Yet another easier than pie fermentation experimentation – preserved lemons.

This requires just two ingredients – lemons and kosher salt. While traditionally Meyer lemons are used, I’ve found the garden variety grocery store lemons (4-5 per pint jar) are more than adequate. Scrub the lemons well, soak for a few minutes in a vinegar/water solution then rinse again. And then:

  1. Put a tbsp of kosher salt into the bottom of a sterilized pint sized jar
  2. Slice off the ends of each lemon then cut into quarters without cutting all the way through (keep the base intact)
  3. Gently open up each lemon and rub a tsp of salt on the pulp
  4. Stuff lemons into the jar as you go, leaving 1/2″ of headroom at the top
  5. Sprinkle another tbsp of salt on top then seal the jar
  6. Let the jar sit at room temperature (out of sunlight) for three days; a few times a day give the jar a shake and rotate it (upside down, then right side up)
    — If the juice doesn’t cover the lemons after the first day, add additional fresh squeezed lemon juice to cover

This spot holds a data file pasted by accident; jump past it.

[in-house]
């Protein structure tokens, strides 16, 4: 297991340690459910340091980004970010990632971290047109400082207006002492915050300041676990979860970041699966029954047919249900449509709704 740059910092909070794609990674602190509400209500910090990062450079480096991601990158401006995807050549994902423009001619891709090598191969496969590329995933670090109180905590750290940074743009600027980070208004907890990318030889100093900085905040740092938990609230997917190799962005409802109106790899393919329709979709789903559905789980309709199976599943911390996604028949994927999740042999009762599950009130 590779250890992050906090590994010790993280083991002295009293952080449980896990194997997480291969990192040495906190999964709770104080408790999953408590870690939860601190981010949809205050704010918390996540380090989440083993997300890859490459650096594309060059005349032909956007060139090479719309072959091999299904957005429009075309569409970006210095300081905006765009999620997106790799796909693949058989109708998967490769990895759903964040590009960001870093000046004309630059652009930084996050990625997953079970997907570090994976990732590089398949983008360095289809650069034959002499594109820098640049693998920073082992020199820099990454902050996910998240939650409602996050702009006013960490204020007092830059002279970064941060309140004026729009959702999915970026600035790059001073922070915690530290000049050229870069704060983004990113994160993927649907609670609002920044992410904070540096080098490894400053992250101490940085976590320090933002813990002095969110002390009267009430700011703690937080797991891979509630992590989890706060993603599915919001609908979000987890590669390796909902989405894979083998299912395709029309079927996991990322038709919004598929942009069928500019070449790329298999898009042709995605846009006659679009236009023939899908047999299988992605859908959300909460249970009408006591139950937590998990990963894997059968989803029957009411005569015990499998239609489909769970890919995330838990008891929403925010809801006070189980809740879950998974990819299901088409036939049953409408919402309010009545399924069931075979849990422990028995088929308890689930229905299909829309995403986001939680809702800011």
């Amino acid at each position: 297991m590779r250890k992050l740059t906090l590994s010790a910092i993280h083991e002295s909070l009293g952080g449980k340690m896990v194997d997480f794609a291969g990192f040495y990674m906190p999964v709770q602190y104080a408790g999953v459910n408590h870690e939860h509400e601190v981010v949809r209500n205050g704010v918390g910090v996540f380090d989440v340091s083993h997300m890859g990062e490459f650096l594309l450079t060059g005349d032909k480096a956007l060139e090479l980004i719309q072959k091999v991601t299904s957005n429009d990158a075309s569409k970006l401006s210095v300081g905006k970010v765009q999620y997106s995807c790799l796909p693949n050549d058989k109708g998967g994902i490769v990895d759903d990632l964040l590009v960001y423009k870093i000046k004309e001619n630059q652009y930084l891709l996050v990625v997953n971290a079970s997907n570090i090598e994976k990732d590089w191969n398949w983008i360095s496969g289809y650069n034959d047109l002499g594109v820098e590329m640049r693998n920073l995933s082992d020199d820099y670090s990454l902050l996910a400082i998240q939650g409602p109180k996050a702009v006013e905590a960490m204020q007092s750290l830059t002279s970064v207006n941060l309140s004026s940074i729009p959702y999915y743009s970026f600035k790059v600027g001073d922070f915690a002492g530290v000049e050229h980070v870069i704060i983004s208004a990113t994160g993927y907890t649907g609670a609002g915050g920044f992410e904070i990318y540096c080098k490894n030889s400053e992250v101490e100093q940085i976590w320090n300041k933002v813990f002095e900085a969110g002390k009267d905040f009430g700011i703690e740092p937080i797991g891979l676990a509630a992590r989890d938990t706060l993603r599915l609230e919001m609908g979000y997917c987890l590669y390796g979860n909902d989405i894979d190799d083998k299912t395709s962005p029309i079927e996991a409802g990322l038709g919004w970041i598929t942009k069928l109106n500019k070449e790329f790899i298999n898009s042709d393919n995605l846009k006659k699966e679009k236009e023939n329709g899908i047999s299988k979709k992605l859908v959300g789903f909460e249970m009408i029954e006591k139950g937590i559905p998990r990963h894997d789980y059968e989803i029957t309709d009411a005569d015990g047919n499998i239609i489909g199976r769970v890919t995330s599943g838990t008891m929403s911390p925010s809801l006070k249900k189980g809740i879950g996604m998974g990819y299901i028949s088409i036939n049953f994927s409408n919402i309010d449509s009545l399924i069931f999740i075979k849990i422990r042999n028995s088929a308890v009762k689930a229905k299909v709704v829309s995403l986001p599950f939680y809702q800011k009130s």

7. After 3 days, put the lemons in the refrigerate, giving it a shake every so often to distribute juice and salt

The lemons will be ready when the rinds are soft (about 3 weeks). To use, peel off the pulp and wash the rind (to get rid of the surface salt).

Now, how to use these delicious aromatic bursts of concentrated lemon?  Add to soups and stews such as this delicious Moroccan tagine, grain salads like this, salad dressings and more.

And on a sunny Sunday afternoon, what could be be better than a salty collins (made with preserved lemons, of course)!

Pre-Preserved Lemon

As happens every year, winter finally arrived which meant the real absolute final end of the growing season for warm weather vegetables and herbs. Arugula, chard and kale – you guys keep growing while we focus on preserving your less hardy brethren.

This photo shows some of my favorite ways to preserve the harvest which include drying, brining, canning, fermenting, and freezing:

  • Lacto-fermentation (red and green cabbage sauerkraut, Kim-Chi)
  • Brined cucumbers (aka pickles)Preservation Nov14
  • Hot packed tomatoes (and a bowl of soon-to-be frozen yellow tomato sauce)
  • Dried peppers, oven roasted/dehydrated cherry tomatoes
  • Herbed vinegar
  • Drying purple basil, lemon verbena, bowl of thyme/oregano/Mexican tarragon
  • Not sure whether it is rooting or pre-drying – green pepper basil

Take your pick of processes and produce – these are all quick and simple ways to enjoy summer’s bounty during cold winter months.